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Mosaics

Mosaics

Mosaics are small pieces of tile or glass which are arranged to form an image.  They have been used as decoration since Roman times and were an important form of art in early Christian churches.  St. Peter Church is graced with several mosaics in and around the sanctuary.

 

The Pelican
The mosaic on the left side of the back altar depicts a mother pelican feeding her baby pelicans.  The symbolism of the pelican is rooted in an ancient legend that preceded Christianity.  The legend is that the mother pelican fed her dying young with her blood to revive them from death, but in the end lost her own life.  This tradition was adapted by early Christians as a symbol of our Lord, Jesus Christ.  The mother pelican symbolizes Jesus as our Redeemer who gave his life for our redemption through His passion and death.  We were dead to sin sin and have found new life through the Blood of Christ and continue to be nourished with His Body and Blood in the Holy Eucharist.

 

The Bread and Wine
The center mosaic on the back altar depicts the Holy Eucharist.  In this mosaic, we see a chalice with grapes representing the wine and a communion wafer.  Two doves representing the Holy Spirit are coming down to partake of these gifts, symbolizing how the Holy Spirit comes down during the consecration to convert the bread and wine into the Body and Blood of Jesus Christ.  The location of this mosaic in the center of the altar directly beneath the tabernacle is representative of the centrality of the Eucharist to our Catholic faith.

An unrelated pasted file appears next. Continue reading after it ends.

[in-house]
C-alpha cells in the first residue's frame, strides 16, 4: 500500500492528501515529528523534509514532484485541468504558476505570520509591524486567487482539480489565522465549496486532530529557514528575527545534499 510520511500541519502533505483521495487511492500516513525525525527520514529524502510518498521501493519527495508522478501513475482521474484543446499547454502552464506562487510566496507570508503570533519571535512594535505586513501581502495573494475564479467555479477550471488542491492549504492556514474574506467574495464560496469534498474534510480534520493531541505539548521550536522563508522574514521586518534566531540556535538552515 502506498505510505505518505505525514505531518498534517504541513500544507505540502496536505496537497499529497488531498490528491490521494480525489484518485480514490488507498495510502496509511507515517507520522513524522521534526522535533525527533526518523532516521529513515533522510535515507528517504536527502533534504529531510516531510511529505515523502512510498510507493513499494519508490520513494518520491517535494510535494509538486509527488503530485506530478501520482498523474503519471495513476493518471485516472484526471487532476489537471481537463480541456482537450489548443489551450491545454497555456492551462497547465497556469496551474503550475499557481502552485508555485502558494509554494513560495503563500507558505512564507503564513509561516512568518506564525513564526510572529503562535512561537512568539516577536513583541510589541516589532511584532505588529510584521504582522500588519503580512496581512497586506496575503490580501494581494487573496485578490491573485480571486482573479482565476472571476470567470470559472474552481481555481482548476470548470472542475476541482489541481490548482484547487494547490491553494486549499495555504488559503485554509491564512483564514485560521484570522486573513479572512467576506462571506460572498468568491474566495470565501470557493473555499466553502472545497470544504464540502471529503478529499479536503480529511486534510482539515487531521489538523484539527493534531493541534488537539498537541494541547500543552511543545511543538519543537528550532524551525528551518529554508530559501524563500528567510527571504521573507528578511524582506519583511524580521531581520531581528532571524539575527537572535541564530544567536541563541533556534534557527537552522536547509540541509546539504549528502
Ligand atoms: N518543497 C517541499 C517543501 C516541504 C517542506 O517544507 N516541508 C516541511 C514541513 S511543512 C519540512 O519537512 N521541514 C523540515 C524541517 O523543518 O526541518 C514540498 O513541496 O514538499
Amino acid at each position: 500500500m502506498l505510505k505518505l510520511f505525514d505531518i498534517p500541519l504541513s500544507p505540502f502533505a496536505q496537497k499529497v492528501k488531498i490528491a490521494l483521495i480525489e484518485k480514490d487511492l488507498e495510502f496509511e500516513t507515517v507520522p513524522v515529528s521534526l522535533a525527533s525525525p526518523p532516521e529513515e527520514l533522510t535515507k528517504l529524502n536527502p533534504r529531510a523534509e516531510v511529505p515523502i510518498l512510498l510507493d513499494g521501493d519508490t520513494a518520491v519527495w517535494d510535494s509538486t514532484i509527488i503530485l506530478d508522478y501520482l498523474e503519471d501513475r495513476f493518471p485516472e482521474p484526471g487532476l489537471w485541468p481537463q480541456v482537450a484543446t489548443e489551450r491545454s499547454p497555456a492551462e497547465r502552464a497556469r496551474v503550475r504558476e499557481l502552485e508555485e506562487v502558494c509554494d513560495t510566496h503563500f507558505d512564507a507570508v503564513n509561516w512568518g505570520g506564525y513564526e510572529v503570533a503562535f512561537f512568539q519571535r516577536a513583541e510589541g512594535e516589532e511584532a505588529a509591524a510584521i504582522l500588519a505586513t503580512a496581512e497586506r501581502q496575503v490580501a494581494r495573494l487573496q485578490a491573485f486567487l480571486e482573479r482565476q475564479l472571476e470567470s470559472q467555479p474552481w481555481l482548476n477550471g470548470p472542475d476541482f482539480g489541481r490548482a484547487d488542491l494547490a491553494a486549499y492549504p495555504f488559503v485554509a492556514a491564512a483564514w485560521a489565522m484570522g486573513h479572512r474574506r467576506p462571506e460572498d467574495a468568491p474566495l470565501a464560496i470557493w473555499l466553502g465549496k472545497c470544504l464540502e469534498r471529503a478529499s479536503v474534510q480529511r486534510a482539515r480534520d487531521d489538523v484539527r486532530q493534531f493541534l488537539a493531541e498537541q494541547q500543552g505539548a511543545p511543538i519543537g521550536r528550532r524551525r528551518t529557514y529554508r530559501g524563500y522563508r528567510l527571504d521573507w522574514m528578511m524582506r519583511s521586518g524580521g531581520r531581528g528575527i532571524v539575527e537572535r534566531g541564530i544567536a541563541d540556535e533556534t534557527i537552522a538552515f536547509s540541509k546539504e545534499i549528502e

The Phoenix
The mosaic on the right side of the back altar depicts a phoenix rising from flames.  In mythology, the phoenix was a majestic and beautiful bird with feathers and plumes of all colors which lived in Arabia.  According to legend, only one phoenix was allowed to live on earth at a time. and it would live for about 500 years.  When it was time for the bird to die, it would build a nest of spices and herbs then set the nest on fire and sit within the flames to die.  As the embers died down, a new phoenix would rise out of the ashes.  For early Christians, the phoenix became a symbol for the resurrection of Jesus.  At St. Peter Church the phoenix takes on a second meaning.  In addition to representing Jesus, the phoenix represents the parish itself rising from the ashes of the fire in 1957 which destroyed the old church building.

 

The Candle
Located on the front of the ambo, this mosaic depicts a lighted candle.  This candle represents Christ, the Light of the World, illuminating the darkness by preaching the Word of God.

 

The Sacred Heart of Jesus
Occupying the niche to the right of the sanctuary is a mosaic honoring the Sacred Heart of Jesus.  This mosaic depicts Jesus Christ with His heart literally on fire with love for His disciples.  It is a representation of divine love and serves as one of the most widely practiced devotions in the Catholic Church.

 

The Keys to the Kingdom of Heaven
Inlaid in the floor of the church immediately in front of the sanctuary is an image of two crossed keys.  These keys represent the Keys to the Kingdom of Heaven and are the traditional symbol of St. Peter, the patron of St. Peter Parish.